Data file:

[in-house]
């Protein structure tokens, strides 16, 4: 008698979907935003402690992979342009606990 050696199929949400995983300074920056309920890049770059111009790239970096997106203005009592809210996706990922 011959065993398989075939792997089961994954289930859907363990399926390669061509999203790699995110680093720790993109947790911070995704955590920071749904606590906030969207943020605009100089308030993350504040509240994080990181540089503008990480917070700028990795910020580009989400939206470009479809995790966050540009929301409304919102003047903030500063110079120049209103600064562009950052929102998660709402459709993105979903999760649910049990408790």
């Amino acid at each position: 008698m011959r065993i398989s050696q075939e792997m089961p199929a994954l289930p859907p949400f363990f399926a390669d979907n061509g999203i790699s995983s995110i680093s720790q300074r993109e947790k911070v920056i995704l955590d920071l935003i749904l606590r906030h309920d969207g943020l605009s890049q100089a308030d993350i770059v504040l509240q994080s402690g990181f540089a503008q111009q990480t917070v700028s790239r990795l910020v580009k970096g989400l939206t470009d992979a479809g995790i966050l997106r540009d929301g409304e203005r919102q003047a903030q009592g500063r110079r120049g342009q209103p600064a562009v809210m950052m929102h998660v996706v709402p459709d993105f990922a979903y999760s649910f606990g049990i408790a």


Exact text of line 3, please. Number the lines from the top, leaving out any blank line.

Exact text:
């Amino acid at each position: 008698m011959r065993i398989s050696q075939e792997m089961p199929a994954l289930p859907p949400f363990f399926a390669d979907n061509g999203i790699s995983s995110i680093s720790q300074r993109e947790k911070v920056i995704l955590d920071l935003i749904l606590r906030h309920d969207g943020l605009s890049q100089a308030d993350i770059v504040l509240q994080s402690g990181f540089a503008q111009q990480t917070v700028s790239r990795l910020v580009k970096g989400l939206t470009d992979a479809g995790i966050l997106r540009d929301g409304e203005r919102q003047a903030q009592g500063r110079r120049g342009q209103p600064a562009v809210m950052m929102h998660v996706v709402p459709d993105f990922a979903y999760s649910f606990g049990i408790a």